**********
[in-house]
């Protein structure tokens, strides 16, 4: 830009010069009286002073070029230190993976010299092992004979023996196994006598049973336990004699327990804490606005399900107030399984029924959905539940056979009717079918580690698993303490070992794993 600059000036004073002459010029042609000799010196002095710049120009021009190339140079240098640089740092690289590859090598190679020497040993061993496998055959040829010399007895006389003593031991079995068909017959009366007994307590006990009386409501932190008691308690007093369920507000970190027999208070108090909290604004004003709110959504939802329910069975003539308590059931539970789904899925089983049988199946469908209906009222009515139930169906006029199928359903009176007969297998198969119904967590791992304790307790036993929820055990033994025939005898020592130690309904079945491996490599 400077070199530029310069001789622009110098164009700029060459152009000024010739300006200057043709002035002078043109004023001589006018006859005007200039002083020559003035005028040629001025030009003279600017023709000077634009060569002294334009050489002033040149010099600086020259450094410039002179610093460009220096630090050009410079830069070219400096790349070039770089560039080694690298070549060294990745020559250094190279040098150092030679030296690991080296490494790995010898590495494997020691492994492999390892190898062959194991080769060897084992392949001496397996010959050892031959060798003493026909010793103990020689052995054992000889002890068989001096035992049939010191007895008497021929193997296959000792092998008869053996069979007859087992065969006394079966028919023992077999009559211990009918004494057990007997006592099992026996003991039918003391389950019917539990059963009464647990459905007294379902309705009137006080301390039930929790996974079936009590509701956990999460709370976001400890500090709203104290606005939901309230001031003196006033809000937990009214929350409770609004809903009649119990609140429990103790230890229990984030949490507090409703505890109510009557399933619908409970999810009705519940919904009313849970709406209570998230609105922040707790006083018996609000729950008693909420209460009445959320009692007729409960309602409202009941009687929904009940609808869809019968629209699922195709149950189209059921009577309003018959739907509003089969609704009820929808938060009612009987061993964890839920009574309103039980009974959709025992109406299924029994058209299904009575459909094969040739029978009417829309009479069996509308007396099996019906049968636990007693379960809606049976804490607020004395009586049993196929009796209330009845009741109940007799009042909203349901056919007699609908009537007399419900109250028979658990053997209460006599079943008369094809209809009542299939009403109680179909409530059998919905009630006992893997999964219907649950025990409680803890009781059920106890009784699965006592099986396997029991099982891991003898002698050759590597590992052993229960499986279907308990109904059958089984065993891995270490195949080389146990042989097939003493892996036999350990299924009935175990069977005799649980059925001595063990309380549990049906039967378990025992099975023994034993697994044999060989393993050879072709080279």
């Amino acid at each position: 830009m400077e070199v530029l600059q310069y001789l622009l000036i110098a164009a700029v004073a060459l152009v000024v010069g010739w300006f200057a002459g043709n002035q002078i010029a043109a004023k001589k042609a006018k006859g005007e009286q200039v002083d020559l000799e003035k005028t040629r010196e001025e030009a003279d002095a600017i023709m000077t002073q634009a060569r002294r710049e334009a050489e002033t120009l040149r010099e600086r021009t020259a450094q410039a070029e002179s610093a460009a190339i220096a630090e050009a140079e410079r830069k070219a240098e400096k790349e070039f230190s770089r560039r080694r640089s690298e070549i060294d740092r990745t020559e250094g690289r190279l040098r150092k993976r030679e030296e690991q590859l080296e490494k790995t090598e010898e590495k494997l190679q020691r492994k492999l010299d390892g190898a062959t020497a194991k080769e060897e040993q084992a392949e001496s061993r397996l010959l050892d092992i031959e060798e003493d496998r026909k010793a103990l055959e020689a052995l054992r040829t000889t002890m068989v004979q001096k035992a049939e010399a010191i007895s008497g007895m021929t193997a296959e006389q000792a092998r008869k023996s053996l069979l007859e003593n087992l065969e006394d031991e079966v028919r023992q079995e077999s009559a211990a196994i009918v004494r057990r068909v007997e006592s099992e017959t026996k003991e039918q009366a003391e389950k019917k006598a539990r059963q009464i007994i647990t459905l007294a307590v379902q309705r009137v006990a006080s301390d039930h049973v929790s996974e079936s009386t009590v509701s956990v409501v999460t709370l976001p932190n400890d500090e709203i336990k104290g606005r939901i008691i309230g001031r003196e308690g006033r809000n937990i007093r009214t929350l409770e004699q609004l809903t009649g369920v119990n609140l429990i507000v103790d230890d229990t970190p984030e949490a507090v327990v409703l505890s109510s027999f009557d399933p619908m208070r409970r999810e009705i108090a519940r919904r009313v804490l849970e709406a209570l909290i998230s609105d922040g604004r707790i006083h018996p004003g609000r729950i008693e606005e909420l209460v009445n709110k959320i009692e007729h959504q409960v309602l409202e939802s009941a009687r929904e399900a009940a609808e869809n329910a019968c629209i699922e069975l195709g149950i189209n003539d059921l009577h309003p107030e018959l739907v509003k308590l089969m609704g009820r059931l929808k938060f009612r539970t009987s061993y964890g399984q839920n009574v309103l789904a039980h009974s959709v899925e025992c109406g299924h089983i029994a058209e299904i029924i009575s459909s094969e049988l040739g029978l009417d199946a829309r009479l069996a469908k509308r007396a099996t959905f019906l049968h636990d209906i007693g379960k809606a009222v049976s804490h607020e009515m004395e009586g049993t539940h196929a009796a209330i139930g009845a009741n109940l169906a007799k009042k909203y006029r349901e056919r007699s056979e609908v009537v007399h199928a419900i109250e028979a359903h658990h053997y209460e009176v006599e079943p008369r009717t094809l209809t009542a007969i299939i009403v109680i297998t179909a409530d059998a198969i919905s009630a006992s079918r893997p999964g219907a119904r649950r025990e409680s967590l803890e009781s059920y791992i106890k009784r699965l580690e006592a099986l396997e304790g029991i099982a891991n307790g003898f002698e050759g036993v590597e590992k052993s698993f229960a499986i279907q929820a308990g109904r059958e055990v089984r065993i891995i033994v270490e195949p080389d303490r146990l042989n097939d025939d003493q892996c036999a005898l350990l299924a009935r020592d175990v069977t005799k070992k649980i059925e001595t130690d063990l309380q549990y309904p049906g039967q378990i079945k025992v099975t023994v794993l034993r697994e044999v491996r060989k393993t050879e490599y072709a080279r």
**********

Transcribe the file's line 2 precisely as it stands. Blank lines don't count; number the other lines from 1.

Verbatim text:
């Protein structure tokens, strides 16, 4: 830009010069009286002073070029230190993976010299092992004979023996196994006598049973336990004699327990804490606005399900107030399984029924959905539940056979009717079918580690698993303490070992794993 600059000036004073002459010029042609000799010196002095710049120009021009190339140079240098640089740092690289590859090598190679020497040993061993496998055959040829010399007895006389003593031991079995068909017959009366007994307590006990009386409501932190008691308690007093369920507000970190027999208070108090909290604004004003709110959504939802329910069975003539308590059931539970789904899925089983049988199946469908209906009222009515139930169906006029199928359903009176007969297998198969119904967590791992304790307790036993929820055990033994025939005898020592130690309904079945491996490599 400077070199530029310069001789622009110098164009700029060459152009000024010739300006200057043709002035002078043109004023001589006018006859005007200039002083020559003035005028040629001025030009003279600017023709000077634009060569002294334009050489002033040149010099600086020259450094410039002179610093460009220096630090050009410079830069070219400096790349070039770089560039080694690298070549060294990745020559250094190279040098150092030679030296690991080296490494790995010898590495494997020691492994492999390892190898062959194991080769060897084992392949001496397996010959050892031959060798003493026909010793103990020689052995054992000889002890068989001096035992049939010191007895008497021929193997296959000792092998008869053996069979007859087992065969006394079966028919023992077999009559211990009918004494057990007997006592099992026996003991039918003391389950019917539990059963009464647990459905007294379902309705009137006080301390039930929790996974079936009590509701956990999460709370976001400890500090709203104290606005939901309230001031003196006033809000937990009214929350409770609004809903009649119990609140429990103790230890229990984030949490507090409703505890109510009557399933619908409970999810009705519940919904009313849970709406209570998230609105922040707790006083018996609000729950008693909420209460009445959320009692007729409960309602409202009941009687929904009940609808869809019968629209699922195709149950189209059921009577309003018959739907509003089969609704009820929808938060009612009987061993964890839920009574309103039980009974959709025992109406299924029994058209299904009575459909094969040739029978009417829309009479069996509308007396099996019906049968636990007693379960809606049976804490607020004395009586049993196929009796209330009845009741109940007799009042909203349901056919007699609908009537007399419900109250028979658990053997209460006599079943008369094809209809009542299939009403109680179909409530059998919905009630006992893997999964219907649950025990409680803890009781059920106890009784699965006592099986396997029991099982891991003898002698050759590597590992052993229960499986279907308990109904059958089984065993891995270490195949080389146990042989097939003493892996036999350990299924009935175990069977005799649980059925001595063990309380549990049906039967378990025992099975023994034993697994044999060989393993050879072709080279």